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COURTS HIT PARENTS WITH A TRIPLE WHAMMY
Dec. 21, 2005
Federal judges have just hit parents with a triple-whammy. Two appellate
courts held that parents have no right to stop offensive,
privacy-invading interrogation of their own children in public schools,
and in a third case the Supreme Court indicated that it is not going to
do anything to protect parents' rights concerning schools.
It has become painfully clear that many courts have adopted the notion
that the "village" (i.e., in these cases, the schools) should raise
children. Judges prefer to side with schools and against parents.
When a New Jersey mother was horrified to learn that her daughter and
classmates had been asked how many times they tried to kill themselves,
she filed suit to protect the rights of parents and pupils. She won on
the first appeal to the Third Circuit in C.N. v. Ridgewood Board of
Education, but the school was relentless in litigation to assert its
primary authority and the court finally ruled in favor of the school.
At issue was a 156-question survey called "Profiles of Student Life:
Attitudes and Behaviors," which probed students about their personal
lives and activities. The survey included questions about sex, drugs,
suicide, incriminating behavior, spirituality, tolerance, and other
Questions 92-93 in this survey given to Ridgewood children demanded to
know "how many times" they "had used cocaine" in their lives, or during
the last 12 months, and the answer choices were 0, 1, 2, 3-5, 6-9,
10-19, 20-39, and 40+. This gave students the false impression that
casual use of cocaine is common and acceptable.
Misleading questions can have a powerful effect. Our legal system
recognizes this by providing dozens of reasons for lawyers to object to
questions in court in order to protect their witnesses from having to
answer improper questions.
Children lack the maturity to tell the difference between questions they
should or should not answer. Children are trained in school that they
must answer the teacher's questions or face discipline or a poor grade.
Ask an adult when he stopped beating his wife and expect to be told to
get lost. Ask a child in the classroom how often he takes drugs or has
sex, and the child will think he ought to answer.
But judges who routinely uphold lawyers' objections to improper
questions in court think it is okay to ask offensive questions of
children in school. In the Ridgewood decision, the court agreed with the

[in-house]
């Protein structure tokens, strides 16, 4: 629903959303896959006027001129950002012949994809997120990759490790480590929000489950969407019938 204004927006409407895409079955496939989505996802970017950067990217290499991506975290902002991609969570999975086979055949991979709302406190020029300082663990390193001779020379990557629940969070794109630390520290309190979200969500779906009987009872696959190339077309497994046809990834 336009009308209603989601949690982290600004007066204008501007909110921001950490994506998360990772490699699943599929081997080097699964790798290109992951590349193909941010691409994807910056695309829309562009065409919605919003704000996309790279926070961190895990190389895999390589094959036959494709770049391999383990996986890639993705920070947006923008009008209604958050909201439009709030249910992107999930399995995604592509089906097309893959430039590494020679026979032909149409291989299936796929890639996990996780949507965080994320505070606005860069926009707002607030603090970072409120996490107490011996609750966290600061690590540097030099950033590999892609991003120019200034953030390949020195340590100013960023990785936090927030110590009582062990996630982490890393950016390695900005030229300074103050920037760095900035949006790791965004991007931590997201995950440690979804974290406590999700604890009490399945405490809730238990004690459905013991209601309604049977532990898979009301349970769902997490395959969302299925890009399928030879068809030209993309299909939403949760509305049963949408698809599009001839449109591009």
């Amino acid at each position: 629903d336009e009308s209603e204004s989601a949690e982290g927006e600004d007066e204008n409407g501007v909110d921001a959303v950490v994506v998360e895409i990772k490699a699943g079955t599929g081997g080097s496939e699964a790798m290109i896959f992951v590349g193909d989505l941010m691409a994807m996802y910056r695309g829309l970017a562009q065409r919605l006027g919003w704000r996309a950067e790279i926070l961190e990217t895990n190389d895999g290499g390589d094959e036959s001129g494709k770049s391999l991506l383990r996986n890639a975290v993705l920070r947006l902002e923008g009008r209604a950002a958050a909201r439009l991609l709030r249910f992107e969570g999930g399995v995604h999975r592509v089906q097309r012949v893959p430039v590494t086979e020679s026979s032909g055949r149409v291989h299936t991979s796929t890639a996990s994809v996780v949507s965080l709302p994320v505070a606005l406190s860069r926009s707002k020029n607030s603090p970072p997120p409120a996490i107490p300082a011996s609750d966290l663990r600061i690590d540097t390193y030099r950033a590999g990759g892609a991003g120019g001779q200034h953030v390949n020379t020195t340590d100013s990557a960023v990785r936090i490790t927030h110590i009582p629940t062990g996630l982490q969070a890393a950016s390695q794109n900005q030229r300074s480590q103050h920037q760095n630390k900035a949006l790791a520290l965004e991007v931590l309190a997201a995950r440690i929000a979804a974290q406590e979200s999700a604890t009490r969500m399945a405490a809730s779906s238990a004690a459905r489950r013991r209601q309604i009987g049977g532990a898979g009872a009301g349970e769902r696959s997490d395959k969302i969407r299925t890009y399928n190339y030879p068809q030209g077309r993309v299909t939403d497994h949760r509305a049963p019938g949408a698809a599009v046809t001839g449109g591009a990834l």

parents that the students' participation in the survey may have been
mandatory, and conceded that the leading questions could be suggestive
to students, but nevertheless ruled that parents' and pupils' rights
were not violated.
The Ninth Circuit went even further, marking the school door as the line
where parents' rights end and the "village" takes over. In Fields v.
Palmdale School District in November, the judges ruled that the right of
parents "does not extend beyond the threshold of the school door."
Just last Term, the Supreme Court devoted time and energy to a silly
lawsuit over the replacement of a male teacher as coach of a girls'
basketball team. When a teacher has a complaint, the Supreme Court
springs to attention; but when a parent has a complaint about
indoctrination of her child, the Court doesn't even want to hear about it.
In the same 30 days as the Ridgewood and Palmdale cases, the U.S.
Supreme Court refused to review another parental rights case in Crowley
v. McKinney. The High Court is spending its time this Term on a slew of
cases about prisoners' rights (even about the alleged right of prisoners
to read pornographic magazines) rather than hear a single case about
parents' rights to raise their children.
In Crowley v. McKinney, the Seventh Circuit ruled against the parent,
saying that the school has a constitutional right of "the autonomy of
educational institutions." The parent had appealed to the Supreme Court
to recognize the "settled law" of Pierce v. Society of Sisters, which in
1925 recognized the constitutional right of parents to control the
education of their own children.
Even though recognizing the Supreme Court's holding in Pierce that
"Oregon's project of forcing all children to attend public schools
implied a hostility to private education that had no footing in American
traditions or educational policy," the Seventh Circuit ignored its
application to the current case. Does forcing children to answer
questions about sex, drugs and suicide have a "footing in American
traditions"? Of course not.
It hasn't grabbed the attention of the Supreme Court that the Third,
Seventh and Ninth Circuits have ignored the settled law of Pierce. You
can bet the High Court would take a case that requires testing
schoolchildren for use of illegal drugs, yet the Court refuses to face
the issue of requiring schoolchildren to participate in a classroom
survey that suggests doing drugs is normal behavior.
Teachers are not required to answer these intrusive questions, so why
are our children? Evidently parents are the only ones who do not benefit
from equal protection of the law.